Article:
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News & Media

  • Watery farewell at South Curl Curl to a well-known man of the sea
  • January 07, 2015

BROKEN Bay Water Police legend Buster Brown will be honoured on Sunday at South Curl Curl, where he was a life member.

Roper “Buster” Brown died peacefully on Christmas Day, aged 84.

His ashes will be scattered on the waves by members of the club.

A true man of the sea, as well as winning many surfboat titles during his lifesaving career – including a national title – Mr Brown was a member of the Royal Volunteer Coastal Patrol (now part of Marine Rescue NSW) and was a member of the Broken Bay Water Police from 1969 to 1980, and became its commander.

Assistant Commissioner with Constable Brian Friend, Sgt Buster Brown and Constable Gordon Wellings

The most famous rescue in which he took part was in 1974, when he, Gordon Wellings and Brian Friend battled huge waves to reach the 10m ketch Votan, which was in trouble off Tuggerah.

There were six people aboard the disabled ketch, one of whom was swept overboard and drowned. But the three water policemen aboard their launch Falcon were able to rescue the other five and bring them to safety.

Senior Constable Gordon Wellings, Sergeant Buster Brown and Constable Brian Friend. Courtesy Australian Police Journal

At the time, the wind speed was estimated at up to 100km/h and the wave height about 10m. It took the Falcon more than seven hours to beat her way back to safety in Pittwater.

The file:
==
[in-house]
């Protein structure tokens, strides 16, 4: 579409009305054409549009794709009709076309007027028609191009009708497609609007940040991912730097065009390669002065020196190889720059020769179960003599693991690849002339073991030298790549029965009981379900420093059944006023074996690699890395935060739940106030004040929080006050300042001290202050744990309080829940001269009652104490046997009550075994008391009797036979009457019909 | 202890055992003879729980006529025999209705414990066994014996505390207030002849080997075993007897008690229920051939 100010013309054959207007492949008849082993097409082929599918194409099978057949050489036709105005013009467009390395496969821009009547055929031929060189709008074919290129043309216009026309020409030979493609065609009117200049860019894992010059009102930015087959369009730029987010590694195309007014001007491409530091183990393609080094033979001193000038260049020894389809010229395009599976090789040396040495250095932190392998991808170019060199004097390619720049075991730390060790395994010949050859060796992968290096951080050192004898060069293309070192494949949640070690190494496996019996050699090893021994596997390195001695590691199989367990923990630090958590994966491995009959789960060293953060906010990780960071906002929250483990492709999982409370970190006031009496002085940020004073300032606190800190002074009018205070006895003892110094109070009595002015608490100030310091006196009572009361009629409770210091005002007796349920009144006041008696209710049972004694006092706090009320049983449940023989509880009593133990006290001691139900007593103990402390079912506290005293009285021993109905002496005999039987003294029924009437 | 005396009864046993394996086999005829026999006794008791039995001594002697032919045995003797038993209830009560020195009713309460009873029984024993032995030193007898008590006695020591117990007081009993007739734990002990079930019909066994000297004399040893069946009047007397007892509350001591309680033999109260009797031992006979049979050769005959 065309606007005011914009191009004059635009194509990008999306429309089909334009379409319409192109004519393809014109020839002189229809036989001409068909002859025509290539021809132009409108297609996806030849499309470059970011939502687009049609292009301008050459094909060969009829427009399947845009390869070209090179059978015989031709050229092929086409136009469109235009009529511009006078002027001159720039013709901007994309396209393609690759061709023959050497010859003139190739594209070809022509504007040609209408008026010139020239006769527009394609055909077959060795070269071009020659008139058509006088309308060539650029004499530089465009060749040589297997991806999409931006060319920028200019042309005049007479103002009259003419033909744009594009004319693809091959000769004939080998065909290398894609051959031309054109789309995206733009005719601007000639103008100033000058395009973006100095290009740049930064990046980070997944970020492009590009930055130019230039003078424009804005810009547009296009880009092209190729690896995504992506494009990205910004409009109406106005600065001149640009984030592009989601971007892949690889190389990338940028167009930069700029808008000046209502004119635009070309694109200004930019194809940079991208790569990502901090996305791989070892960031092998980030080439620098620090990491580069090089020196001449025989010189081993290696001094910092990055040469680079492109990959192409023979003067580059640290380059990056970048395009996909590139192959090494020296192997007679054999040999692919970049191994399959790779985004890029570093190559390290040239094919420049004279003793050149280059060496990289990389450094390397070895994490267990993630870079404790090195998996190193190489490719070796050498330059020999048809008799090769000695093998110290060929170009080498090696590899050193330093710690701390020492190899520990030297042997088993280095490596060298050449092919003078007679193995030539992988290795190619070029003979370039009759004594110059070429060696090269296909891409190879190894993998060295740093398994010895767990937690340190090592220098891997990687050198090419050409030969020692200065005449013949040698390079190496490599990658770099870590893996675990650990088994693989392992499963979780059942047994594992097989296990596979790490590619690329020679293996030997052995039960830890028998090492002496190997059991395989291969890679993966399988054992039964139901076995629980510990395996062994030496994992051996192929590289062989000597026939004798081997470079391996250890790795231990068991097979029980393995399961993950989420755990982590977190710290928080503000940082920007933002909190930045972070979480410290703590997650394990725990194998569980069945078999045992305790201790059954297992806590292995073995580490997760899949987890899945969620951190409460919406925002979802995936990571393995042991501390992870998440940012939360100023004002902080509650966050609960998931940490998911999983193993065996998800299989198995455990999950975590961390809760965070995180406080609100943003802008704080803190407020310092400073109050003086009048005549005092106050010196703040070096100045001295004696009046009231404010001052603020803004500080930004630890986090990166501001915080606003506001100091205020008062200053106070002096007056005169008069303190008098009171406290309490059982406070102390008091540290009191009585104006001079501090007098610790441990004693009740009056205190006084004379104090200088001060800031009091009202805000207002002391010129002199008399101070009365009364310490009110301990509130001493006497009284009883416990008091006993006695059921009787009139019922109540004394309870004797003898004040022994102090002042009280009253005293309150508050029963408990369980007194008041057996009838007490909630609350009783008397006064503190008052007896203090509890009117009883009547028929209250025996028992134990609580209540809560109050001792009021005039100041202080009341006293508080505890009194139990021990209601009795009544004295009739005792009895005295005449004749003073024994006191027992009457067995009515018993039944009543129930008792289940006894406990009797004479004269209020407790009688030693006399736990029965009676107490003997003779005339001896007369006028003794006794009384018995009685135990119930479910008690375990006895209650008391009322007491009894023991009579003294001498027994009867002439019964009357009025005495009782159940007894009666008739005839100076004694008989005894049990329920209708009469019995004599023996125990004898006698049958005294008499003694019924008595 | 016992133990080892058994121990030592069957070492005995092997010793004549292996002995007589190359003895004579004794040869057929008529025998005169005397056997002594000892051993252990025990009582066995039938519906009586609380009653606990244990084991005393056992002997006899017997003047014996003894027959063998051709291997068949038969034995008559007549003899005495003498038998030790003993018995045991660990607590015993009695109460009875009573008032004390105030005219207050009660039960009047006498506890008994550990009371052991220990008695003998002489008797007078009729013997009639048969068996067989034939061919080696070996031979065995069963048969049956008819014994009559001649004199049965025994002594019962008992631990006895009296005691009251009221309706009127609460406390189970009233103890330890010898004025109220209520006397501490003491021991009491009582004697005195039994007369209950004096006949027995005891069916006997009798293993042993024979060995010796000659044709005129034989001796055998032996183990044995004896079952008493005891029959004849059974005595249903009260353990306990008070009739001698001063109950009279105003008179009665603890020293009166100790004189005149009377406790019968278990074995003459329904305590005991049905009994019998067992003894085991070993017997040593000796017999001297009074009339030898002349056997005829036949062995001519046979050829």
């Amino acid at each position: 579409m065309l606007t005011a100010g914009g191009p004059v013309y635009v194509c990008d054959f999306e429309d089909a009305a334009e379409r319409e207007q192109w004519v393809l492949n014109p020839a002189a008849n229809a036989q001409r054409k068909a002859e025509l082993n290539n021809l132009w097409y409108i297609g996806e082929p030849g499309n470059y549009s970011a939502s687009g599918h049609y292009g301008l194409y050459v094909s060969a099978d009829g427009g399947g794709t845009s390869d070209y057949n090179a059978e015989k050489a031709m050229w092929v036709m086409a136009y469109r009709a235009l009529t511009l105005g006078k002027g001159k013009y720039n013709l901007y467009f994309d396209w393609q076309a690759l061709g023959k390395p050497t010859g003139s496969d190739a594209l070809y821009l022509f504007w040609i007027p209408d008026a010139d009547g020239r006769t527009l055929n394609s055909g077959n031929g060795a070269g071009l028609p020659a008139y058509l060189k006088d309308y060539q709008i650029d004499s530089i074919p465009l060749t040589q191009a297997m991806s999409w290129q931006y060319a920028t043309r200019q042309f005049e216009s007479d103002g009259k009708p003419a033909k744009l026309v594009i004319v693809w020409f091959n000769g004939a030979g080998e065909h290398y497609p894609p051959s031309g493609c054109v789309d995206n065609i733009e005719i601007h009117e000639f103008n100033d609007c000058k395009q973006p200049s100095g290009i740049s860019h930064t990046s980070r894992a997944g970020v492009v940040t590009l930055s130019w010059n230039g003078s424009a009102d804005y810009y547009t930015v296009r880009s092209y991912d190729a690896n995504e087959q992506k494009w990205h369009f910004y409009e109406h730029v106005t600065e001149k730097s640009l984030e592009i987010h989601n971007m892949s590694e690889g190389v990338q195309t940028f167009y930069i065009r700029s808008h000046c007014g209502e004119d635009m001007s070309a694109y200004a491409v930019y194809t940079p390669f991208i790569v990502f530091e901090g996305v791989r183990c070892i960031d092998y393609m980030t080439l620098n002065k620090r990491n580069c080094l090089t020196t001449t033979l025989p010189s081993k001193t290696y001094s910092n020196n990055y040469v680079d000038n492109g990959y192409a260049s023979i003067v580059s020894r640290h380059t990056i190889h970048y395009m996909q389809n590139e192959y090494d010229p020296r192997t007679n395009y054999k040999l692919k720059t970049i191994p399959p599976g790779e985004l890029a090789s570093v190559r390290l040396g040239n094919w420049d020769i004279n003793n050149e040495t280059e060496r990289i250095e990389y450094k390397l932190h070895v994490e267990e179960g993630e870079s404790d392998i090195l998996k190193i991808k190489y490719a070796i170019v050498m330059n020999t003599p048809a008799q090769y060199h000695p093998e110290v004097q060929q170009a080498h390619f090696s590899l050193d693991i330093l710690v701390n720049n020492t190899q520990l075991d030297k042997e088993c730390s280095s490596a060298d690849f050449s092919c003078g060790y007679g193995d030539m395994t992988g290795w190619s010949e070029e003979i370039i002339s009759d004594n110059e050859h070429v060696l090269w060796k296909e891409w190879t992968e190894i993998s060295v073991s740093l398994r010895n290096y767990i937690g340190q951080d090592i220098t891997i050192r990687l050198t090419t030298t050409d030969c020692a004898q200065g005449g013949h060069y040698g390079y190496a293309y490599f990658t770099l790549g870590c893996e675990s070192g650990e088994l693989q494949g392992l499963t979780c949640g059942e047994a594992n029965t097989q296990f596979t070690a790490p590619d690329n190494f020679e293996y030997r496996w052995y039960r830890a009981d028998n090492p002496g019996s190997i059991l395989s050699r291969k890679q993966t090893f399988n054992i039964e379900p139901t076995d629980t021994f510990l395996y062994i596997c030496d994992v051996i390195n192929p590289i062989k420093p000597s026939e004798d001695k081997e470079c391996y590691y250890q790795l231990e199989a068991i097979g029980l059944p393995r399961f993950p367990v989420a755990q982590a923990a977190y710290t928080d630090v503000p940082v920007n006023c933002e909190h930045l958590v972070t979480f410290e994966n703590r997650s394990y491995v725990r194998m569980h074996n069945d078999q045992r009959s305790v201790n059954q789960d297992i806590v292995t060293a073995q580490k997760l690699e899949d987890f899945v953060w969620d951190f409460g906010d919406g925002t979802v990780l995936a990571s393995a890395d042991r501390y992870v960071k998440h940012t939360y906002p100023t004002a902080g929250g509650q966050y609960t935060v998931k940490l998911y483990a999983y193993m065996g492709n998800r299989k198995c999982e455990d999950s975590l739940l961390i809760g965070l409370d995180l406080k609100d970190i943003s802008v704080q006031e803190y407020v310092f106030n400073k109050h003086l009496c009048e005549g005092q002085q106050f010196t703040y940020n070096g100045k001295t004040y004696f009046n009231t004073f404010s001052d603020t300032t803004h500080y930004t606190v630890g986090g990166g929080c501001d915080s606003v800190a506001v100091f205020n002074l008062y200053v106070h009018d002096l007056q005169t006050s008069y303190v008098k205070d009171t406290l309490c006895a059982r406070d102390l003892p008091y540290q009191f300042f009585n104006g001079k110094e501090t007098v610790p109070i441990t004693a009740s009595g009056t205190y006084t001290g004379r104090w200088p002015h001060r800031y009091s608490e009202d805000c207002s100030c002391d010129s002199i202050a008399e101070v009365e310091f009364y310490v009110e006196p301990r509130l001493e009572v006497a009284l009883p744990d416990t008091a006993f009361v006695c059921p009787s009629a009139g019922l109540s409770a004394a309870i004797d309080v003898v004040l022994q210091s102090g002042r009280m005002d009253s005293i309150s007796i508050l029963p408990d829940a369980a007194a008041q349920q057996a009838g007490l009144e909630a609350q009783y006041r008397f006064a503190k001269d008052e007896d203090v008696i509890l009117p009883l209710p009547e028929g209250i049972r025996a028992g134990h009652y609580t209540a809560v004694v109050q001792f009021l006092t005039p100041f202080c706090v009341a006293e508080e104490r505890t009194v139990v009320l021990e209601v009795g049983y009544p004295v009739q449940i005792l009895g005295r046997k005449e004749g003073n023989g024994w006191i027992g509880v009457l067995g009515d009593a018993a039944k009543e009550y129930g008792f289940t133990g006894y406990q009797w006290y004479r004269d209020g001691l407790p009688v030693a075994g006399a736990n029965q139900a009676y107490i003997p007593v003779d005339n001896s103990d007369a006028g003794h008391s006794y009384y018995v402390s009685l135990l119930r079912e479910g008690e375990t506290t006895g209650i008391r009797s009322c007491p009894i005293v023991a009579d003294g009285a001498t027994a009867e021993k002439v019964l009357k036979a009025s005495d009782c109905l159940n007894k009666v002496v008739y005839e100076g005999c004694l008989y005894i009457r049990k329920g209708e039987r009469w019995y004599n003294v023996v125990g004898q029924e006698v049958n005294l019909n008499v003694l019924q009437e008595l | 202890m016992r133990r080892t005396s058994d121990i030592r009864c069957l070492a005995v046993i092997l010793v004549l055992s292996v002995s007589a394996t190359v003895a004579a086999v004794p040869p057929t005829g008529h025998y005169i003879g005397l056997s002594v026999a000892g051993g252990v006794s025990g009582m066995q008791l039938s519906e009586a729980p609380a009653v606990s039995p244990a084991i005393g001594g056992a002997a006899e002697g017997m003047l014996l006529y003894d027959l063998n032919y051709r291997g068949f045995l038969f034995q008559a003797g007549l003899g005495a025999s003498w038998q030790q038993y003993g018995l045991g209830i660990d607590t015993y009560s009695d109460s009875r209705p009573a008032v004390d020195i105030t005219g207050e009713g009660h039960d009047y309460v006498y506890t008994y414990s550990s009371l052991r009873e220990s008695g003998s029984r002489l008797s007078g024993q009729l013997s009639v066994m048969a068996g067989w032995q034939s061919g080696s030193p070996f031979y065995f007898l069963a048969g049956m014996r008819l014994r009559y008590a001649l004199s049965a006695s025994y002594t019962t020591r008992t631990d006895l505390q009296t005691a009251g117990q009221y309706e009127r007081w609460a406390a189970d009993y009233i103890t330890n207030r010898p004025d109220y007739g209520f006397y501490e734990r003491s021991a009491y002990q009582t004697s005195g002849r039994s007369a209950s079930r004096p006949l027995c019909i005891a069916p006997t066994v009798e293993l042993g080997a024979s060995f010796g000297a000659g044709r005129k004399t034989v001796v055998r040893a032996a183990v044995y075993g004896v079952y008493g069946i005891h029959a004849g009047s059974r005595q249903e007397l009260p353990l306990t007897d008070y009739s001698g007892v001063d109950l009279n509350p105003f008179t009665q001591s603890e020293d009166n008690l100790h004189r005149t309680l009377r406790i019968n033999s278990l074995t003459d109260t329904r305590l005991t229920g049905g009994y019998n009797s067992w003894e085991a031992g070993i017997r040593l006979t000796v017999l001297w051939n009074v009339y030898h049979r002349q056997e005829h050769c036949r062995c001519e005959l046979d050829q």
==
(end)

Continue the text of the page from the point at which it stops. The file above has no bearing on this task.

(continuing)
Brian Friend and Buster Brown in October 1974

For their bravery, the men were awarded the Police Commissioner’s Commendation for Courage and the Queen’s Commendation for Brave Conduct.

Mr Wellings died in 2010 but Mr Friend will be the master of ceremonies at the service at South Curl Curl SLSC on Sunday.

“He was an absolute gentleman and was admired by all people that became involved with him,” Mr Friend said.

“There are not many men in this area that could hold a candle to his dedication to helping his fellow man in the seas off the NSW coast.

“His knowledge of the sea and its quirky, unforgiving nature will remain in the minds of people he taught for many years, and he can never be replaced.”

The service on Sunday will begin at 2pm and afterwards a guard of honour will form on beach and by surfboats in the water as his ashes are scattered on the water while a 21m police launch stands guard off the beach.

Mr Friend said Mr Brown was adamant he didn’t want anyone wearing a suit at his farewell – just shorts, T-shirts and thongs.


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